Before I continue let me encourage latecomers to check out parts 1 and 2, beginning here, and thus be brought up to speed.
Like any concert venue, when you are ready there is a helpful usher (Link to the next chapter.) to guide you from place to place when you are ready. ;-D
Okay, so off I go to find my seat on the fourth floor, Promenade Circle...
Through Door 16, then to my right, and along the front row, with its spectacular view of all of the hall spread out in front of me, to Seat 412.
See that bald head in the bottom of the frame? I sat next to the lady on his left.
The concert hall was not filled to anywhere near capacity, so luckily the mistake I made in finding my seat did not end up costing someone their spot.
You see, when I came in, I started looking for numbers, not letters, and saw 400 on the seat closest to the isle, and headed inland from there. ;-D
Look, I have worn glasses most of my life for a reason, and sometimes even THEY fail me. ;-D
I learned later, after returning home, and checking out the website, which has a wonderful seat locater program, that MY seat was not in what was actually Row A, but a bit higher up in Row D, near where I took the photo.
I'll definitely know better next time. ;-D
The first two pieces on the program were by Stephen Scott, and The Bowed Piano Ensemble of Colorado College.
After playing the brief "Sun Catcher" from his longer Vikings of the Sunrise work, Mr. Scott gave a short introduction to the Bowed Piano and an amusing introduction for the next piece.
The next piece, commissioned for this Festival, was performed with the Pacific Symphony, conducted by Carl St. Clair, in a world premiere.
Pacific Crossroads for Bowed Piano and Orchestra is a very entertaining mix of the familiar sounds of an orchestra and the unique sounds of the Bowed Piano.
I found myself absorbed in the music as I watched the close-up, on the big screen, of the hands of the ensemble in action, pulling, plucking, and sliding away on the innards of the piano.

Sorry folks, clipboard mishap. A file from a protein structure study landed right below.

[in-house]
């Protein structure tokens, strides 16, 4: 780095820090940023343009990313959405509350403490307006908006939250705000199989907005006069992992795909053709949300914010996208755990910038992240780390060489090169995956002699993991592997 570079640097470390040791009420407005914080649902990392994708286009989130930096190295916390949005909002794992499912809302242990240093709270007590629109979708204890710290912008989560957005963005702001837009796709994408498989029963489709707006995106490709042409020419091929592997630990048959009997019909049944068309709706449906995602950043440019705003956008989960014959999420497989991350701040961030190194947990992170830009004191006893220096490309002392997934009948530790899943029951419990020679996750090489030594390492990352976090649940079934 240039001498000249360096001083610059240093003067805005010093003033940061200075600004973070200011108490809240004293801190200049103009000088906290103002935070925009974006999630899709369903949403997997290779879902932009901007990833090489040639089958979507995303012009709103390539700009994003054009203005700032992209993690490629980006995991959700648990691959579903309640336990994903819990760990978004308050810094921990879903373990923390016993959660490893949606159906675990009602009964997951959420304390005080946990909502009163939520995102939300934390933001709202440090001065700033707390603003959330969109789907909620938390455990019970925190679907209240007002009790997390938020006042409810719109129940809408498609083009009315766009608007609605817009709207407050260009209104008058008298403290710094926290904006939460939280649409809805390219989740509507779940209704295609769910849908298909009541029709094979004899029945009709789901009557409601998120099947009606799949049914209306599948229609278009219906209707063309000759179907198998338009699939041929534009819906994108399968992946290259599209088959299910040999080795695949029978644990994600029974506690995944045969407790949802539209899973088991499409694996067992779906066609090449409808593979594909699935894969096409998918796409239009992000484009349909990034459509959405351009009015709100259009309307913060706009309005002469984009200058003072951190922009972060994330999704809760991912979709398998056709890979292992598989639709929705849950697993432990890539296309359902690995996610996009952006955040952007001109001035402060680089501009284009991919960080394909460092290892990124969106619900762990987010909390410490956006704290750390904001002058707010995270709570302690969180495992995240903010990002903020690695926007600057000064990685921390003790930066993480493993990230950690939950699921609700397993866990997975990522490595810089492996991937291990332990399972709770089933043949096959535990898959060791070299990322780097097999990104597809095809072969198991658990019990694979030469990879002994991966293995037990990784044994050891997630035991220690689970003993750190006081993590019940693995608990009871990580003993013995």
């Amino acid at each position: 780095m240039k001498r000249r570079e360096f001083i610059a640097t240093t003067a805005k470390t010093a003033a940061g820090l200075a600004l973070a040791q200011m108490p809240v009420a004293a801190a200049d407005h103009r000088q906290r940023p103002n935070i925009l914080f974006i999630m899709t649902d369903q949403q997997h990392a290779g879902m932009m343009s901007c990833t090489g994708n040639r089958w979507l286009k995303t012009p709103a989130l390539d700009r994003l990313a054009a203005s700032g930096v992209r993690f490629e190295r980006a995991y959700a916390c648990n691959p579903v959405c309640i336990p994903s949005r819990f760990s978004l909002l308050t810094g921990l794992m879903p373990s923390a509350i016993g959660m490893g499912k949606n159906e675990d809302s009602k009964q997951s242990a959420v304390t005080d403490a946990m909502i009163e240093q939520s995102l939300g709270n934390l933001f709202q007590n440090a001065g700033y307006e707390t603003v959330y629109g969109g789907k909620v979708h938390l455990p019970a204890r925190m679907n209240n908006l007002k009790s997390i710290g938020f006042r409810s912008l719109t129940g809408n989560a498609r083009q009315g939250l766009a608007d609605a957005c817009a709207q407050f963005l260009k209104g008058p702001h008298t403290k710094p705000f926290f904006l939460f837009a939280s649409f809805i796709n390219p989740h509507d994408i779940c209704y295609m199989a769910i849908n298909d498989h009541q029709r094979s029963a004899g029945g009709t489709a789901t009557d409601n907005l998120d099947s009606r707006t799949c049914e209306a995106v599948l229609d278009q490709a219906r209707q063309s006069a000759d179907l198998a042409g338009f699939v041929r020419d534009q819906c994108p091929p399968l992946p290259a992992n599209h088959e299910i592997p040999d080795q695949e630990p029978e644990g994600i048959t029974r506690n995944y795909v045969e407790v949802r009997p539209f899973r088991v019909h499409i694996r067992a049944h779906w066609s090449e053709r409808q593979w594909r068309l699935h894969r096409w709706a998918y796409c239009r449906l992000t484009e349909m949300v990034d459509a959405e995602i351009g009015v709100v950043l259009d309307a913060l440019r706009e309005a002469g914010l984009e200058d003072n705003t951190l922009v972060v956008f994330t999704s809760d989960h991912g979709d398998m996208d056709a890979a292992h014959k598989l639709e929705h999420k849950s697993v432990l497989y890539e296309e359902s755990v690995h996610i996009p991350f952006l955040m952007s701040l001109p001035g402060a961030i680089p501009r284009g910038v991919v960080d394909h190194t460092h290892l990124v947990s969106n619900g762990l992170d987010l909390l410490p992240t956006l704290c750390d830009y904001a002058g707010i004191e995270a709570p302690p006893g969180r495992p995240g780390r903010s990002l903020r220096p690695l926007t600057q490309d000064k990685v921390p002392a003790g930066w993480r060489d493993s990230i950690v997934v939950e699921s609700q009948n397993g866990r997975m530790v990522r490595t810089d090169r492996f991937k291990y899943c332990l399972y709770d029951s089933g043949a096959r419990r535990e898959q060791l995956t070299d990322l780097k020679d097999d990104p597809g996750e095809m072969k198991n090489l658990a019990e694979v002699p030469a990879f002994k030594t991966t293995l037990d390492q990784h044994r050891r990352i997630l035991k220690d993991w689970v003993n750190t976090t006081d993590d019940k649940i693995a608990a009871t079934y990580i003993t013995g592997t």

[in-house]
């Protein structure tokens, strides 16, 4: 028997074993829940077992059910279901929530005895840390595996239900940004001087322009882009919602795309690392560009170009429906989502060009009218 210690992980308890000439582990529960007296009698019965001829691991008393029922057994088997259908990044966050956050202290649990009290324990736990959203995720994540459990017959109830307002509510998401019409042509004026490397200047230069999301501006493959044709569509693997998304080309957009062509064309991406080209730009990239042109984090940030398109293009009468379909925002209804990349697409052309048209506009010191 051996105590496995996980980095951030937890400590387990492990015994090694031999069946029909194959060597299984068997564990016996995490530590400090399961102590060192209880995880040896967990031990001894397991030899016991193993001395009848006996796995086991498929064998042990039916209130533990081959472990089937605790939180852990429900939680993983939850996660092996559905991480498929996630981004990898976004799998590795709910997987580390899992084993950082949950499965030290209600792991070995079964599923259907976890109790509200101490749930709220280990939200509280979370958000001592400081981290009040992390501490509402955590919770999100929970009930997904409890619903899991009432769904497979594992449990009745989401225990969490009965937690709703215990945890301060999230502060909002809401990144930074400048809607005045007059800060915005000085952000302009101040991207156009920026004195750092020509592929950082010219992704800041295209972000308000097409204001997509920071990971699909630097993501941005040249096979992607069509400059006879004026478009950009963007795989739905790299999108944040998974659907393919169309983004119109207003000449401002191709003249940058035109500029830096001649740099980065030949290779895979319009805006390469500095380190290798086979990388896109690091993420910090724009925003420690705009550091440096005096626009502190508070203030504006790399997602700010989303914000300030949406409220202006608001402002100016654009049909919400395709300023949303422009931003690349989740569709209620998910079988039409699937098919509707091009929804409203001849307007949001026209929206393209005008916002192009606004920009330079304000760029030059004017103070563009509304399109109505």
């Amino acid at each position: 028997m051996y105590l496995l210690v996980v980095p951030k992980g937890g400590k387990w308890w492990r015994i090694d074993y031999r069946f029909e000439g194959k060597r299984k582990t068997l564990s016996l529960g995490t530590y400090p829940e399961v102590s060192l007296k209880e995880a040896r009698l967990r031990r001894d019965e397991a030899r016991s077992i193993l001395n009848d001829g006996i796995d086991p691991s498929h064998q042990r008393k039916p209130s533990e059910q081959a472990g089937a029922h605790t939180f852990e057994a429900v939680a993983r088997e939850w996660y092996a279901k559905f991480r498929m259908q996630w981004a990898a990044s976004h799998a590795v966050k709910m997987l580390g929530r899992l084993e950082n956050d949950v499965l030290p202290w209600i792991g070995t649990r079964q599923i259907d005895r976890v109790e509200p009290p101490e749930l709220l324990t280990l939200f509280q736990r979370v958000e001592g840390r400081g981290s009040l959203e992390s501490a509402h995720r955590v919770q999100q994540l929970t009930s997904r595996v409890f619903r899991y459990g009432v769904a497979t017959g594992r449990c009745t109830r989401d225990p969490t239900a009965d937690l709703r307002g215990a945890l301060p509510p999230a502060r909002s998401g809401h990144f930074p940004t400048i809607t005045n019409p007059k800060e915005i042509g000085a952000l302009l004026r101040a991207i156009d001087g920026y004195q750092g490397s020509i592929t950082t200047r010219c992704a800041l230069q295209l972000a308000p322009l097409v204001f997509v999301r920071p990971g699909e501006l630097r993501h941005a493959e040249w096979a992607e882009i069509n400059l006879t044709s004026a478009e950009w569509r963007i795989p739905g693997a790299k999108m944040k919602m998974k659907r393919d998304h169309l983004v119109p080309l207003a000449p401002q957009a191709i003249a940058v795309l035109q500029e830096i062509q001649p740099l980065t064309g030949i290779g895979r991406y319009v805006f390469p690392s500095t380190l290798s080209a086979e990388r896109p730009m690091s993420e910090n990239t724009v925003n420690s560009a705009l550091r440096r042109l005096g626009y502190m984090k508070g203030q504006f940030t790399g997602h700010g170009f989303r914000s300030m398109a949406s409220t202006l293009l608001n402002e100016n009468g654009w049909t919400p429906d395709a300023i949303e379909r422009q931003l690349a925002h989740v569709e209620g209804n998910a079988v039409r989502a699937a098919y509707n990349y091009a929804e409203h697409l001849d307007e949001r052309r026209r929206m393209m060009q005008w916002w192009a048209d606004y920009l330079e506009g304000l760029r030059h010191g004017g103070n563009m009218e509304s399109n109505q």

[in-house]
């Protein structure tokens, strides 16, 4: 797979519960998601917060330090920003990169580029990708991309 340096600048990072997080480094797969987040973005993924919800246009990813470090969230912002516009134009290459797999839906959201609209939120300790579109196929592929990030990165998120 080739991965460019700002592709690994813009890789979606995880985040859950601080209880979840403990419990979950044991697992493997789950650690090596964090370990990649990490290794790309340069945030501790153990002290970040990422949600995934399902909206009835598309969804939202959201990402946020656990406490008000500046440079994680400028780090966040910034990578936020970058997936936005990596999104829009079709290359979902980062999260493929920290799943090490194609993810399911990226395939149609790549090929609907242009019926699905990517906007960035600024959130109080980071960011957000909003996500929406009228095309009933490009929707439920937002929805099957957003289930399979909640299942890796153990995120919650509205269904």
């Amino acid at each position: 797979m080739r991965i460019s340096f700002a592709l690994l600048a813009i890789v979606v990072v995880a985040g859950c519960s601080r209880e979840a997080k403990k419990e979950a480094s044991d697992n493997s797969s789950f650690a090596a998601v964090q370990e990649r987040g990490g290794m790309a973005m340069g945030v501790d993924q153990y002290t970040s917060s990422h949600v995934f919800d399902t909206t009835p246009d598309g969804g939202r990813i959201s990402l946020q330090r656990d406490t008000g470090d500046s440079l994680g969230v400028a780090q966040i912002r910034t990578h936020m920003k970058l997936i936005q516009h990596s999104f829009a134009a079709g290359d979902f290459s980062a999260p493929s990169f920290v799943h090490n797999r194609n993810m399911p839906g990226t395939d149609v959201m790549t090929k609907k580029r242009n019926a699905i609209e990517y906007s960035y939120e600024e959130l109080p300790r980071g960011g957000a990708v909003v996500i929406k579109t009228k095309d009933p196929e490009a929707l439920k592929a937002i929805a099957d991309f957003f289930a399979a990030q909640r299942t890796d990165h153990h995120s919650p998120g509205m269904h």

In the Program Notes found in the February Program Magazine, Mr. Scott explains the piece this way:
I think of Pacific Crossroads as a kind of concerto grosso, a work for multiple soloist and orchestra, though the Ensemble sometimes functions almost as a single soloist and at other times as an orchestra within an orchestra, often supporting a soloist on a wind, brass, or string instrument.
As I sat listening to this and watching the ensemble members moving around, stepping away, and playing their assigned parts, I was struck by the amazing variety of sounds created using such things as nylon fishline, horsehair on tongue-depressors, guitar picks, piano hammers, plexiglass, rubber mutes, and other items used to, as he describes it, "excite the strings" I marveled at how such an "inneficient way to play the piano", as he calls what he and his group do, can create such a beautiful sound.
The piece was a tribute of sorts to 6 personalities with strong ties to "The West" in one way or another, with movements created to match 3 pairs based on similarities in their names:
Tangaroa and Balboa (A native God of the Pacific, and the first Eurpean to lay eyes on that same ocean.), Junipero Serra and Richard Serra (The 18th century Monk of CA. Mission fame, and a famous Ca.-born sculptor whose large steel piece, called Connector, sits outside the Hall in the Pedestrian Plaza.), and John of Hollywood and Olivia Newton John of Australia (One a 13th century English Math Whiz and astronomer who never set foot in the city bearing his name, and the other a singer/actor who HAS left her footprints, and more, all over that very town.)
In this music one can hear different themes for each of the 6, and also hear sounds representing interaction between each pair, and it all results in a very pleasing, and entertaining piece of work.
If you are interested in learning more about the Bowed Piano, and the Ensemble, this YouTube Video, among others listed, is a great visual, and aural, intro.
Next up was the West Coast Premiere of a 52 year old piece by Lou Harrison, called Four Strict Songs, by the Pacific Symphony and the Pacific Chorale.
Mr. Harrison, according to the magazine apparently lived in Manhattan in the 40's, didn't like the place but continued previously begun studies in non-tonal "serial" forms of music, while in town.
This apparently led to a "personal creative agony" that caused a nervous breakdown.
He fled to California to recover, discovering in the process his true creative muse, influenced by non-Western music.
Okay, fine, cool, genius comes in many forms. ;-D
So what did I think of the piece?
The orchestra was great, but the Chorale, well, um, this is why I find choirs annoying sometimes...
The melody and singing was fine, but sadly I could not understand a single word they were warbling!
With two big screens above the audience why couldn't the words be scrolled across them for the audience to follow along, or include the lyrics in the program? (The answer, my friends, is awaitng near this reviews end, hee, hee!)
And so we come to intermission...that time in the proceedings when there is a general stampede to the refreshments, and more importantly, the potty (Where the unlucky ones end up having a terrible choice to make when intermission is over and they are still in line...Leading to a faster rush to the restrooms, for some, after the show is finally over.)
Luckily for those unable to get immediately back to their seats there are small screens in the lobbies that allow for not just hearing, but seeing the perfomance. ;-D